This investigation will adapt and pilot test an integrated health risk-reduction and motivational enhancement intervention for Juvenile Justice (JJ) youth that will ultimately be (after full testing through a subsequent large-scale RCT) a sustainable intervention implemented within a JJ supervision/case management context to teach and facilitate positive, prosocial, and expected behaviors. The intervention will use graphical approaches to encourage introspection and problem identification, enhance self-regulation, improve analytical problem-solving skills, and promote healthy behaviors in two inter-related target areas: substance use and risky sex practices. Existing evidence-based intervention materials will be incorporated and delivered through a web-based application. Sessions will be self-directed (require minimal instruction/interaction assistance), and also include a service referral piece whereby youth are provided with a list of treatment and health agencies at the end of sessions that address specific topics.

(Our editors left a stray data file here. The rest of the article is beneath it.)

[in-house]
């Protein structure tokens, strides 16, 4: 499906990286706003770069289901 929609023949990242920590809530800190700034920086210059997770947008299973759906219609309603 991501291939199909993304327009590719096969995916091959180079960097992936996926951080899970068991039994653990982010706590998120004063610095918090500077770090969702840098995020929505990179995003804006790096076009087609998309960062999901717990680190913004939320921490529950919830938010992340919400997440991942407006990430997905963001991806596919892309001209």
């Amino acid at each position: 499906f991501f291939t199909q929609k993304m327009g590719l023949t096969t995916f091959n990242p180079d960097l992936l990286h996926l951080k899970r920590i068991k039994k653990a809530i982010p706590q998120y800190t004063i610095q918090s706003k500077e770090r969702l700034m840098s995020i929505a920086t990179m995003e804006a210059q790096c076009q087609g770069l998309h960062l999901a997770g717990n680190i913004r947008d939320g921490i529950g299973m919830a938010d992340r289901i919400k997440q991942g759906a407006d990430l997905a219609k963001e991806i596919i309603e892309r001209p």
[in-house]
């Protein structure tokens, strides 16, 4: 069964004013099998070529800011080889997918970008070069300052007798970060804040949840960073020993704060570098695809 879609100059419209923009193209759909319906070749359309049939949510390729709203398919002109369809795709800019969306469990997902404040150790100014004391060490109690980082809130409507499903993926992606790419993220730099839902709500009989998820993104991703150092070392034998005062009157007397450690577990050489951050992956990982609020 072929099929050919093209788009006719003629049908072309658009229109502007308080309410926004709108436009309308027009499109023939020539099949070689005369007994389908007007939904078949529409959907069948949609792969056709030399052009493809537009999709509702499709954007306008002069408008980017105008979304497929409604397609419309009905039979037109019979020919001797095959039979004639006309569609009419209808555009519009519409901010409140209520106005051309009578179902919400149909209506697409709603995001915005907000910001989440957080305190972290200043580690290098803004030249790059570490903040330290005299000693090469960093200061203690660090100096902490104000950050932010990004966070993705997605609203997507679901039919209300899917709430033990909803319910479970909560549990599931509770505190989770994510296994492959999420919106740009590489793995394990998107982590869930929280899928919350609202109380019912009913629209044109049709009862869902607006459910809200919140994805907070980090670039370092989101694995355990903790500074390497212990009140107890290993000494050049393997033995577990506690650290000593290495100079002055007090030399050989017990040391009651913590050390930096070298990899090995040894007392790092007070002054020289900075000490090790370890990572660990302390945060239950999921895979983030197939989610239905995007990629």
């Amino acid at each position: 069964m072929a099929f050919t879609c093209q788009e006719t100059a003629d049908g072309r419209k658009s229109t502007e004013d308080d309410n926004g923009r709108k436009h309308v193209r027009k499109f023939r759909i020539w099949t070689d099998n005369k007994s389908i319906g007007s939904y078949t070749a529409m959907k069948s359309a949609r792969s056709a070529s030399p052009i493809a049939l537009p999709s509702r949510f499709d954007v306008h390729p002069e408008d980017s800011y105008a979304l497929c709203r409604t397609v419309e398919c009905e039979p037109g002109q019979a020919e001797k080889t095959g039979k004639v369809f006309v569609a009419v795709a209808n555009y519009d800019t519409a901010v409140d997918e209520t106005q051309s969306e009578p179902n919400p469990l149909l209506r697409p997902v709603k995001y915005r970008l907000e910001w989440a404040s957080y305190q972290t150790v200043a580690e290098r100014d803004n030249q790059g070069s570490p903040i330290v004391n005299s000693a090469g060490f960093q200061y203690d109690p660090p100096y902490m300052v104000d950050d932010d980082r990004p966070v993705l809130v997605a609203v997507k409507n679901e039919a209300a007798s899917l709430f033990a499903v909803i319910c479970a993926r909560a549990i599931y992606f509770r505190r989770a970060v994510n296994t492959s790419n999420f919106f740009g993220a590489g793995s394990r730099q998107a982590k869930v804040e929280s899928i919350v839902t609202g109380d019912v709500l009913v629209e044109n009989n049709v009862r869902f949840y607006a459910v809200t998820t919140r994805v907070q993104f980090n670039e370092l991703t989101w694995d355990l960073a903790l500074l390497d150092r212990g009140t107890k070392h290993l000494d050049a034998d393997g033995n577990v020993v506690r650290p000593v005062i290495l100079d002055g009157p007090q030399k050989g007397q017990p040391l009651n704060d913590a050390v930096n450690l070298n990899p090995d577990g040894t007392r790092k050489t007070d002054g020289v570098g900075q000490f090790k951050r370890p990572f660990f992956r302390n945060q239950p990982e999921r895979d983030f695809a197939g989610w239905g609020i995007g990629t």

Research activities will be carried out in two pilot studies: (1) Intervention Adaptation and Feasibility and (2) Protocol Feasibility and Preliminary Efficacy Trial. In Pilot 1, intervention content will be adapted from existing evidence-based interventions so that it is developmentally appropriate for the target population and suitable for a web-based format (N = 30; 20 youth, 10 JJ staff). Pilot 2 will test a scaled-down version of an intervention efficacy randomized control trial (RCT), comparing the web-based intervention to a time-matched, information-only group using a 2-arm, randomized design (whereby 120 enrolled youth from one juvenile probation department are randomly assigned to condition). The specific aims of the proposed investigation are to examine intervention feasibility and acceptability, test the feasibility of the study protocol (adherence, subject retention, instrumentation) with JJ-involved youth, and examine the preliminary efficacy of the intervention for addressing health-related behavior change. Proximal outcomes will be improvements in change mechanisms (e.g., problem recognition, decision making, intention to reduce personal risk) and service initiation (SU or STI-related services). Distal outcomes will be reduction in risky behaviors, including substance use (self-report and urinalysis) and sexual health risk (self-reported risky sex practices). Research questions and preliminary hypotheses are specified, and successful completion of the aims will result in an intervention that is appropriate and feasible for use with JJ-involved youth, provide important information regarding feasibility of a full-scale RCT, inform future study design (and a subsequent R01 application), and provide preliminary information regarding the efficacy of the intervention. The study has considerable potential to address an important vulnerable population—justice-involved youth—and focusses on a significant problem—youth behaviors that are self-detrimental and unhealthy.